Abstract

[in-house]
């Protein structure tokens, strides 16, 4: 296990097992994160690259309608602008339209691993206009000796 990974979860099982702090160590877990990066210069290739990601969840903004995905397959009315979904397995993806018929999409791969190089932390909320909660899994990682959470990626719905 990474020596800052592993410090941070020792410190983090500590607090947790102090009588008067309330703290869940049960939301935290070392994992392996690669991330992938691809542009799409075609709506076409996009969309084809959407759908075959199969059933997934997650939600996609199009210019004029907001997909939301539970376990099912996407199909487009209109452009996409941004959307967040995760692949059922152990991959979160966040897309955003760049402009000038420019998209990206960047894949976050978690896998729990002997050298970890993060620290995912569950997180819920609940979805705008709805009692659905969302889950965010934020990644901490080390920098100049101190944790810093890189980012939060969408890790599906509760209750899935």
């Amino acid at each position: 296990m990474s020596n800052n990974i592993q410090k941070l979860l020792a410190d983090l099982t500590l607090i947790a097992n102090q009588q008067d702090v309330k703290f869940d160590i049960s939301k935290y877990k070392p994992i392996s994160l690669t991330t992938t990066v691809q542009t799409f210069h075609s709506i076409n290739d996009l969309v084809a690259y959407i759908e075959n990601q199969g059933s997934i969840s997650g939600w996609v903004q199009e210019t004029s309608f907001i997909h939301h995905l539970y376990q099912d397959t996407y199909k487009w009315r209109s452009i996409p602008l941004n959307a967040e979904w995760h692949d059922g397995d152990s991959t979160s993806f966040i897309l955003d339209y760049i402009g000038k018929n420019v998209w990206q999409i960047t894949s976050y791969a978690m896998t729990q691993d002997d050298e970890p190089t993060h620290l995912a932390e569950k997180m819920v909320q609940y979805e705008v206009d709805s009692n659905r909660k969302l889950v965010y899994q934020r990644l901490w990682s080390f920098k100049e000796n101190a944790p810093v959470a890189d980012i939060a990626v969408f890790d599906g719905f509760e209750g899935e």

Synthetic dyes are harmful to human beings, and the removal of colour from process or waste effluents is environmentally important. Crystal violet (CV) is a typical triphenylmethane dye, which is widely used in textile dyeing and paper printing industries. The present study shows that granulated and calcinated waste mussell shells (CWMS) can be used as a potential low-cost and locally available adsorbent for the removal of CV from aqueous solutions. The adsorption capacities of the CWMS for CV were investigated with respect to the effect of pH value, adsorbent dosage, contact time, initial dye concentration and temperature. Process variables were optimized, and a maximum dye adsorption of 482.0 mg/g was achieved at pH 6, 0.2 g/L adsorbent dosage, 220 min contact time and 25 °C for dye initial concentration of 100 mg/L. Adsorption kinetics and isotherms were followed by the pseudo-second order model and Freundlich isotherm models, respectively. Thermodynamic parameters demonstrated that adsorption of CV was spontaneous and endothermic in nature. The results indicated that the CWMS as a new adsorbent had the potential to serve in wastewater treatment applications, especially in the removal of CV from aqueous solutions.

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